The Bellingham Fire Department (BFD) report of investigation (see attachment below) concludes that the fire at 1017 Jersey St. started in a daylight basement on the lower level, at an undetermined point and that the cause remains unknown. Any further investigations are carried out by insurance carriers of the parties involved and are usually not divulged given the private nature of the insurance contract and possible future litigation.
Nevertheless, the BFD report opined that the cause may have been related to:
1. A man in a dark trench coat seen running from the scene as witnesses arrived
2. An electrical problem
3. Marijuana being smoked in the living room
Given the totality of the report and the principal of Occam’s Razor,* I would go with number 2, the old knob and tube wiring system with suspiciously flickering lights and taped up/over electrical outlets, as the cause. Moreover, the fellow in the dark trench coat may have more to do with the spate of recent incidents involving a man exposing himself or acting as a Peeping Tom. The house next door at 1019 Jersey St. was the home of 4 young female students, a possible target for Mr. Peepers. The marijuana explanation may be plausible but sounds a bit judgemental unless there is a greater possibility of starting a fire from a smoldering marijuana joint than a normal cigarette.
Unfortunately, we are left without definitive answers. Knob and tube wiring is not considered inherently unsafe by city code inspectors, but leaving in place a wiring system that was likely placed in the house about 100 years ago does not sound like a good plan for a landlord from any standpoint. The electrical appliances and entertainment gear today are much more demanding electrically. Most renters now, unless they are electrical engineers, do not know anything about wiring that was principally in use during the lifetime of their great-grandparents.
A contributing factor to the spread of the fire from 1017 to 1019 was the proximity of the two houses - . I think our planners have to take such aspects of dwelling site placement (setbacks) into more serious consideration as they recommend more and more density with structures built on smaller and smaller lots, nearer and nearer to one another. The Planning Commission has been talking about recommending allowing detached accessory dwelling units on 4,000 sq. ft. lots.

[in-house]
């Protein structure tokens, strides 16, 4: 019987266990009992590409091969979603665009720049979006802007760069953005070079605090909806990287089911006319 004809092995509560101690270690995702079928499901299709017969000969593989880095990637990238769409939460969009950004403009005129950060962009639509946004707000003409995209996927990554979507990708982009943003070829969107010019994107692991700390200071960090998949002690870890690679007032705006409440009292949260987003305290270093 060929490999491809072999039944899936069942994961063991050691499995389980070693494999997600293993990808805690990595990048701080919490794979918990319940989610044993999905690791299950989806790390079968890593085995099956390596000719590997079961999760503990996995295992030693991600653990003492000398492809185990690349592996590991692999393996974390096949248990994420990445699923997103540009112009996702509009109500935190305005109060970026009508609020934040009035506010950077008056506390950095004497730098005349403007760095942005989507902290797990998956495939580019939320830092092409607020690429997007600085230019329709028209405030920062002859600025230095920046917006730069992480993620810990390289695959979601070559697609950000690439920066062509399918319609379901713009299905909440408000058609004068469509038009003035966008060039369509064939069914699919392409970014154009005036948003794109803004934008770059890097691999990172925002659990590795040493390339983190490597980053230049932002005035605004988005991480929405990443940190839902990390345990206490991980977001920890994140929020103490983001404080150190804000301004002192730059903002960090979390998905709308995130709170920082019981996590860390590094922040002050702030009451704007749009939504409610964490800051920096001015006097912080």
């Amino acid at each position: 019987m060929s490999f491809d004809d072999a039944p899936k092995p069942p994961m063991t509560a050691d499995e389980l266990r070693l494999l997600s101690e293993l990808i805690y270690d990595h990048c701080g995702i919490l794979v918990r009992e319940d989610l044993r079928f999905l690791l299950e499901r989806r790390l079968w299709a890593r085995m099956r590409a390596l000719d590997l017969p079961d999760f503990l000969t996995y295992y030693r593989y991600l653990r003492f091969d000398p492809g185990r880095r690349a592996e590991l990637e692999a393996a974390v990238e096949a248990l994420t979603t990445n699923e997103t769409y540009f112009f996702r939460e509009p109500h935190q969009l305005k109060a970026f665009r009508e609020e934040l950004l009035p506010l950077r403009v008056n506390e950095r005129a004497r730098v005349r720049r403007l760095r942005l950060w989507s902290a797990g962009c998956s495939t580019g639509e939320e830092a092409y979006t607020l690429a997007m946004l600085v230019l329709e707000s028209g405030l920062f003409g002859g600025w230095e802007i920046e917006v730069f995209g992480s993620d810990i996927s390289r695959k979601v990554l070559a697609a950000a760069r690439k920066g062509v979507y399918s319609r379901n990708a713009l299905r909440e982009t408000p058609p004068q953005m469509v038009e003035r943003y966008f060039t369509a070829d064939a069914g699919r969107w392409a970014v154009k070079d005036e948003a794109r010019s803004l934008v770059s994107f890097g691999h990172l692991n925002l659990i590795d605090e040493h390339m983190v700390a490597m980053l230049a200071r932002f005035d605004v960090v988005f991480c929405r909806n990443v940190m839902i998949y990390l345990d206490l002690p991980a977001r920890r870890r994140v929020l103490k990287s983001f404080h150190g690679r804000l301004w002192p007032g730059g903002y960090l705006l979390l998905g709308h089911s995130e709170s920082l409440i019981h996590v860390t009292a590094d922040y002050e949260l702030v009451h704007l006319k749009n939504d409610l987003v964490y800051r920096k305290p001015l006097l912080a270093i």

Now it remains to be seen what the owner does with these two homes. Whether or not it is economically feasible to repair them, he may decide to raze both and construct another one or two megaplexes as he has done three times already in the York Neighborhood with utter impunity. That would place possibly two 7-bedroom houses on Jersey St. where the original construction had two 2-bedroom homes before. Formal complaints on the current megaplexes have gone nowhere as the the city says it is “monitoring” the situation. You can read more about the city’s failed megaplex enforcement at this link.
These fires are in and of themselves horrific enough, but for the owner, who kept such unsafe rentals on the market for decades, to profit even further from the destruction of these dwellings is truly an obscenity. And one might ask where is the Whatcom County Association of Realtors while all this is happening? They have a Code of Ethics and, in fact, provided a seminar on that topic on October 26th at the Bellingham Golf and Country Club. One wonders if this fire and the actions of this real estate owner/broker and his management company were topics. From their own code of Standard of Practice: “REALTORS® shall, consistent with the terms and conditions of their real estate licensure and their property management agreement, of clients with due regard for the rights, and others lawfully on the premises. (Adopted 1/95, Amended 1/00)”
* Numquam ponenda est pluralitas sine necessitate [Plurality must never be posited without necessity]. In other words, the simplest explanation suffices.